Note: This is still a work in progress and partly inspired by squint's code snippet.

function quarantinedFunction(fnText){
    var exceptionKeys=[
        "eval","Object",  //need exceptions for this else error. (ie, 'Exception: redefining eval is deprecated')
        "Number","String","Boolean","RegExp","JSON","Date",
    ];
    var forbiddenKeys=[
        "fn","fnText","forbiddenKeys","exceptionKeys","empty","oForbiddenKeys",
    ];
    var oForbiddenKeys=Object.create(null);
    var empty=Object.create(null);
    Object.freeze(empty);
    forbiddenKeys.forEach(function(key){
        oForbiddenKeys[key]=null;
    });
    [this,self].forEach(function(obj){
        Object.getOwnPropertyNames(obj).forEach(function(key){
            if(!key.match(/^[\$\w]+$/))return;
            oForbiddenKeys[key]=null;
        });
    });
    exceptionKeys.forEach(function(key){
        delete oForbiddenKeys[key];
    });

    if(0){//debugging.
        return function(){
            return Object.keys(oForbiddenKeys);
            return Object.keys(empty);
        };
    }

    fnText=[
        '"use strict";',
        "var "+Object.keys(oForbiddenKeys).join(", ")+";",
        "{",
        fnText,
        "}"
    ].join("\n");

    var fn= (function(){
        with(empty)
        {
            return new Function("self","window",fnText);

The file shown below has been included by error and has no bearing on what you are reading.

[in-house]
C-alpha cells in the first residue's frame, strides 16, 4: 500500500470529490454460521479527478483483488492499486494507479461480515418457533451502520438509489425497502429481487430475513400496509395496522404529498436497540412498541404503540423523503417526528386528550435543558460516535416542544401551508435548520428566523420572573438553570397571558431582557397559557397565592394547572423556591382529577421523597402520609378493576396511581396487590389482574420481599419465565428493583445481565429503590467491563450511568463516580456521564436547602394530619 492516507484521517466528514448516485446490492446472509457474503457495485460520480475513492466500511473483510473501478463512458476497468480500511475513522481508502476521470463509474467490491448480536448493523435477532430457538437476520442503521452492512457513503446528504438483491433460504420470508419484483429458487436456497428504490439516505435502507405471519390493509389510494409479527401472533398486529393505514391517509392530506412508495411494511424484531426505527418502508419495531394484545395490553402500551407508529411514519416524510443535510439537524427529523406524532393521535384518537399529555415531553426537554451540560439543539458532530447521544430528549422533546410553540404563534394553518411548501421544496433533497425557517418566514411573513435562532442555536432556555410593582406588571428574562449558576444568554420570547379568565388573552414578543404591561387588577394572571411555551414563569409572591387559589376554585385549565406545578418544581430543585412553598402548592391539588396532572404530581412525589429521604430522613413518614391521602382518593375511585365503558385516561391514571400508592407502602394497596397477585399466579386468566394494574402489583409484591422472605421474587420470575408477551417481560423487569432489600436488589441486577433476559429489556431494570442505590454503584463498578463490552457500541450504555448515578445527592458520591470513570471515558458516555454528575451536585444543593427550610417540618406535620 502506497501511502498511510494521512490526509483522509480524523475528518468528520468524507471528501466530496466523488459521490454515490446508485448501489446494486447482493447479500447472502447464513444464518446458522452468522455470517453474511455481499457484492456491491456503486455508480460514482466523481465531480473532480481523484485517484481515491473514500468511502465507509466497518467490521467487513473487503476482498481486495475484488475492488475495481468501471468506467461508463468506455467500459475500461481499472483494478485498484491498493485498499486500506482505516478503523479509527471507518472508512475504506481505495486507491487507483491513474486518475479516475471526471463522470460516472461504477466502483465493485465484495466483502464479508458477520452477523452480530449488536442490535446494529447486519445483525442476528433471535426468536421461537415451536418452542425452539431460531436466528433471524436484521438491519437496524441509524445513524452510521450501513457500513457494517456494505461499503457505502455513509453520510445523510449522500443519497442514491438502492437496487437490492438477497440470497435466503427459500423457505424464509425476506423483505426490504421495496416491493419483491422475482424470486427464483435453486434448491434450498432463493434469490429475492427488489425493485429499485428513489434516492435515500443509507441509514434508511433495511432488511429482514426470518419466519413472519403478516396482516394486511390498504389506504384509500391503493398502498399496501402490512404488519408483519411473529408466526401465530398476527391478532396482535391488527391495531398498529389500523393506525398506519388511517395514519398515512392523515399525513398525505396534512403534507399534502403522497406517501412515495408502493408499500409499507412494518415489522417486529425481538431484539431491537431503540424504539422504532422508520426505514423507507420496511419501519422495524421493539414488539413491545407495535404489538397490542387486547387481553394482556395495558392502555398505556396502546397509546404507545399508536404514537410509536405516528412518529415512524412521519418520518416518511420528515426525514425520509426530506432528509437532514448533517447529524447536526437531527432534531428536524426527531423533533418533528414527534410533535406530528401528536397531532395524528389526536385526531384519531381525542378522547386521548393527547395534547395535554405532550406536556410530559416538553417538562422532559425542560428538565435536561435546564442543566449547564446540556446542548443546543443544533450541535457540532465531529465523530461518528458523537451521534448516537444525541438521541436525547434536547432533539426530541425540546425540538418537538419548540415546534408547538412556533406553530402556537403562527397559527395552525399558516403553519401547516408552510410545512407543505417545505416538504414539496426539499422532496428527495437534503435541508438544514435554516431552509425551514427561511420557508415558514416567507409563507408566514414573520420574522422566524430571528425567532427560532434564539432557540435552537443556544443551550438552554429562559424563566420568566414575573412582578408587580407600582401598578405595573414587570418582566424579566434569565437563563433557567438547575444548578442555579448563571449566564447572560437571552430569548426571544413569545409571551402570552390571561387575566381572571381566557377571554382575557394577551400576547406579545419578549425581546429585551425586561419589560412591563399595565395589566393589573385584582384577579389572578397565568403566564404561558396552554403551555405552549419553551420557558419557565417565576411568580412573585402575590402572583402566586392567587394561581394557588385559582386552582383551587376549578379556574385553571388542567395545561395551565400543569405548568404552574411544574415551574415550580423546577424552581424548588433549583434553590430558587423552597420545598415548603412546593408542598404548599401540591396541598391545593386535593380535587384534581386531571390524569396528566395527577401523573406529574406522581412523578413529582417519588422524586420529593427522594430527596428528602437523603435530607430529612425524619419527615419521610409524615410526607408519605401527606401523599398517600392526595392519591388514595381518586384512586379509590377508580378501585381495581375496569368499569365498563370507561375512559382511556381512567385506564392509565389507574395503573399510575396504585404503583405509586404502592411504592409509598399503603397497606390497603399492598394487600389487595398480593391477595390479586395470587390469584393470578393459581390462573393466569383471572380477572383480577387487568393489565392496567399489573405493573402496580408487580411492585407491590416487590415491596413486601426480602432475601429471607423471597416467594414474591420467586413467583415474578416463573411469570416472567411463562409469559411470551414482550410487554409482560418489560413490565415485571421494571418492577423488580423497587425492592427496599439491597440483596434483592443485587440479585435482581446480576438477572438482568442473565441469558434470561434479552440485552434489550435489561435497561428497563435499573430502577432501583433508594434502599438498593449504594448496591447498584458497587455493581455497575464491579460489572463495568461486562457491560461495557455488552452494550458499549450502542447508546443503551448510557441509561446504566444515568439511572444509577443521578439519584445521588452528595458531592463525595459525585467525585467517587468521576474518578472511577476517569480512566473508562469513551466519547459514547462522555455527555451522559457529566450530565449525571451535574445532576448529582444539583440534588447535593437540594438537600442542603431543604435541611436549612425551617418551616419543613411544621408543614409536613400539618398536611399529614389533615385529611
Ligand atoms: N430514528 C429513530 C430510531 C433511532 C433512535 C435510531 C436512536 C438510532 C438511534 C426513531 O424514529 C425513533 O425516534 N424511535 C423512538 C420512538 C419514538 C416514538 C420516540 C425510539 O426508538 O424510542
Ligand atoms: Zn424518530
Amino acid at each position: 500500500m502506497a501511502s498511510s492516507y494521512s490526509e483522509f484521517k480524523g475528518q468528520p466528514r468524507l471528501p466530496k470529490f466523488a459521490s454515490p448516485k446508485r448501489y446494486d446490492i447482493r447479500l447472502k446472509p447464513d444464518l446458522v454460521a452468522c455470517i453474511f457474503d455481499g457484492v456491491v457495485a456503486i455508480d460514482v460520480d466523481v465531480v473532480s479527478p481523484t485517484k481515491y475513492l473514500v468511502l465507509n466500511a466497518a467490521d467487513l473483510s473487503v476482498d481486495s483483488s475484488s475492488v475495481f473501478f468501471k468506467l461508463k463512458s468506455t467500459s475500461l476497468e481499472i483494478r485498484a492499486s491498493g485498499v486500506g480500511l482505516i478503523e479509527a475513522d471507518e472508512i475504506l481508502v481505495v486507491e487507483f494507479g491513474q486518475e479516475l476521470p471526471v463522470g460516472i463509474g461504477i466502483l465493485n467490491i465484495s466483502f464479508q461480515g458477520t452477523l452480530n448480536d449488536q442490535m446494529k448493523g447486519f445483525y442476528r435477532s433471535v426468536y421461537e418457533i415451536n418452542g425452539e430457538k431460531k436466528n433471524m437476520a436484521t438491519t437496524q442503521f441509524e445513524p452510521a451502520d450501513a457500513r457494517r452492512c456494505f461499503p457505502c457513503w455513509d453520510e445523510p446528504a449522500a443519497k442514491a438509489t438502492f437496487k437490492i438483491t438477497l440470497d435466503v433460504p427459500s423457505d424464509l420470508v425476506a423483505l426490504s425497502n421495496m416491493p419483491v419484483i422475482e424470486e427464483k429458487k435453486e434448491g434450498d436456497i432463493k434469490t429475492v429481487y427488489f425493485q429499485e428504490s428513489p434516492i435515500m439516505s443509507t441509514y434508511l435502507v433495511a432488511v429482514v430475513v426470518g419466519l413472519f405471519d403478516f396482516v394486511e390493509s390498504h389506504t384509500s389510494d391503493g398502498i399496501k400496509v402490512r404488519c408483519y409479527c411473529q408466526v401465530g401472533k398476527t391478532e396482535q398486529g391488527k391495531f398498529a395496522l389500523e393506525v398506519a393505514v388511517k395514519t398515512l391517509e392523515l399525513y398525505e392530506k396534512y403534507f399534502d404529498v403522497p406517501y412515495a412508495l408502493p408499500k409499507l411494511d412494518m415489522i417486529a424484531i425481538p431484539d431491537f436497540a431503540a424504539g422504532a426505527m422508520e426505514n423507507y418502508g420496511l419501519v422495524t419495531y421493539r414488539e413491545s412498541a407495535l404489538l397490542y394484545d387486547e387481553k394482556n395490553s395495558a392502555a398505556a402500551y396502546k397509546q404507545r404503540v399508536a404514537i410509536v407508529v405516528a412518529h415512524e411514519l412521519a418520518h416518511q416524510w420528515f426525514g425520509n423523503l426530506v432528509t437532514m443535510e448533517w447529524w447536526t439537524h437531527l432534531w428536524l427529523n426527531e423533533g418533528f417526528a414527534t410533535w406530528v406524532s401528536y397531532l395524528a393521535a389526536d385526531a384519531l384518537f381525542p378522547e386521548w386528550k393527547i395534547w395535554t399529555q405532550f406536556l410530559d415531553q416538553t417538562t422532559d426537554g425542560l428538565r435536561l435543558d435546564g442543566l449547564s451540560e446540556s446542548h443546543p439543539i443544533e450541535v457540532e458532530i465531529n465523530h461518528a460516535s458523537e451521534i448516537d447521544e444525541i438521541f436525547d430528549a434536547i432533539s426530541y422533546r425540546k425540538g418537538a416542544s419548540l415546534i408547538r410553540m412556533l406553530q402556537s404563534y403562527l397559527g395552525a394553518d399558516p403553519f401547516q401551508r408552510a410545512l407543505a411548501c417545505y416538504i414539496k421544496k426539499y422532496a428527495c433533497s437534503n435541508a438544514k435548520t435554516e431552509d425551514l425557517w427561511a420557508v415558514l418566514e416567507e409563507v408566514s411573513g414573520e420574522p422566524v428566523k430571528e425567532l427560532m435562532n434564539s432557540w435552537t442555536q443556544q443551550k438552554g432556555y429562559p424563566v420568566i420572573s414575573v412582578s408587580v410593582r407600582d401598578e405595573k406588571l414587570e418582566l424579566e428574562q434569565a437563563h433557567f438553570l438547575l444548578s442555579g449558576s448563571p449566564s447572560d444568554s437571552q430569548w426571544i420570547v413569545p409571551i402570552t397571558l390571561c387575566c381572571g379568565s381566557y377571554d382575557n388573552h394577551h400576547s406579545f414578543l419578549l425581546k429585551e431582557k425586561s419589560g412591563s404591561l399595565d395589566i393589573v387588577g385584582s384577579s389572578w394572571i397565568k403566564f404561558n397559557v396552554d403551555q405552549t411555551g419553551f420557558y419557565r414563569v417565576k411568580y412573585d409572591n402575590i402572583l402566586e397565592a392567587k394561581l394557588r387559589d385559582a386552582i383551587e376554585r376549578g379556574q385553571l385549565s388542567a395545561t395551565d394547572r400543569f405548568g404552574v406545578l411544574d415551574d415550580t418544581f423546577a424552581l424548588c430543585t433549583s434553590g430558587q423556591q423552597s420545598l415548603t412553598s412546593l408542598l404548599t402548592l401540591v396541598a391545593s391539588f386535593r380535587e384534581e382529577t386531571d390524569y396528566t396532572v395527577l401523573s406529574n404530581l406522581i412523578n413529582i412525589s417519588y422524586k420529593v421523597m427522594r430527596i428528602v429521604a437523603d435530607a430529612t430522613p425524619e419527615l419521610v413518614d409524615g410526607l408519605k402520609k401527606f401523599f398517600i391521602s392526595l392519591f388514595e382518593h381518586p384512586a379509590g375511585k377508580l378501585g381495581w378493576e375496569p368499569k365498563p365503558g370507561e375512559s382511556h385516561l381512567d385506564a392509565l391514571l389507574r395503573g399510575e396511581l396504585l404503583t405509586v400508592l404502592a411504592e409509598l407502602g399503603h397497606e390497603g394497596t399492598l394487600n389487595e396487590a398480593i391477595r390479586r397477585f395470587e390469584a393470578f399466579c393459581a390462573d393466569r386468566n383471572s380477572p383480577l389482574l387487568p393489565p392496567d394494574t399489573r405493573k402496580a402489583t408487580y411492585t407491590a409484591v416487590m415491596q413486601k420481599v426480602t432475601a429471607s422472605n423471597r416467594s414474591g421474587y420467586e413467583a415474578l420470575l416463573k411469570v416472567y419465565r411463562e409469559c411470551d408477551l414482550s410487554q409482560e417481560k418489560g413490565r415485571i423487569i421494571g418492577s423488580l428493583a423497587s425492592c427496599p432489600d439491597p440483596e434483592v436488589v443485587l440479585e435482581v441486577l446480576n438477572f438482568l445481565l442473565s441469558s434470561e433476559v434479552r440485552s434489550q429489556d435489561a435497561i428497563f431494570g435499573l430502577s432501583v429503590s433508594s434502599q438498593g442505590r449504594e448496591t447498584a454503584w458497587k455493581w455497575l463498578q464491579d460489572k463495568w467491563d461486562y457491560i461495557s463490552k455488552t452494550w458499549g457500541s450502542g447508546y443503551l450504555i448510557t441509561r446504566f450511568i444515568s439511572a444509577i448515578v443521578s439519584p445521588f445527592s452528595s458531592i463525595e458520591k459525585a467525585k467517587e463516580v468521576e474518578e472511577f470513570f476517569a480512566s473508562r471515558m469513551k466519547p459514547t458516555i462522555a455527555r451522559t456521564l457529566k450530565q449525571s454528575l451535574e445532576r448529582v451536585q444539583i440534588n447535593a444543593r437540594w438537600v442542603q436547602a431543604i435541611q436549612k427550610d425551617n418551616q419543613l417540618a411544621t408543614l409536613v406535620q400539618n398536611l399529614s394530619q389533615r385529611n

}
    })();

    return function(){
       return fn.call(Object.create(null));      //self,window undefined
       return fn.call(empty,empty,empty);  //self,window are objects w/o properties
    };
}

Output results (from Firefox scratchpad):

quarantinedFunction("return location.href;")();
/*
Exception: location is undefined
*/
quarantinedFunction("someGlobalVar=15;")();
/*
Exception: assignment to undeclared variable someGlobalVar
*/
quarantinedFunction("return 9*9;")();
/*
81
*/
quarantinedFunction("return console;")();
/*
undefined
*/

And a jsfiddle with some results.

Note: Some unexpected results show up in the fiddle but not in other tools (i.e. the location variable returns the page's url when the fiddle is viewed from firefox aurora, but not on chrome nor on the scratchpad devtool -- possibly the handiwork of Firefox's __noSuchMethod__ or similar 'late-binding' mechanism, resulting in properties being added only when accessed).

share|improve this answer

I accepted @squint's answer, because I do think using strict mode is the solution.

But the problem can also be solved without strict mode. In this case, one can cache the global variables, eval the code, and right after eval returned, delete those globals which doesn't have an entry in the cache (implcitly global variables can be deleted):

(function () {
  var cache = [];
  for (var prop in this) { 
    if (this.hasOwnProperty(prop)) {
      cache.push(prop);
    } 
  }
  (function (window) { try { eval(code); } catch (e) { } }).call({});
  for (var prop in this) { 
    if (this.hasOwnProperty(prop) && cache[prop] === undefined) {
      var success = delete this[prop];
    } 
  }  
})();

This doesn't handle the case when the eval'd code overwrites a previously created, implicitly global variable, but I don't think it's impossible to solve this too:

(function () {
  var cache = {};
  for (var prop in this) { 
    if (this.hasOwnProperty(prop)) {
      cache[prop] = this[prop];
    } 
  }
  (function (window) { try { eval(code); } catch (e) { } }).call({});
  for (var prop in this) { 
    if (this.hasOwnProperty(prop)) {
      var success = delete this[prop];
      if (success && cache[prop] !== undefined) {
        this[prop] = cache[prop];
      }
    } 
  }  
})();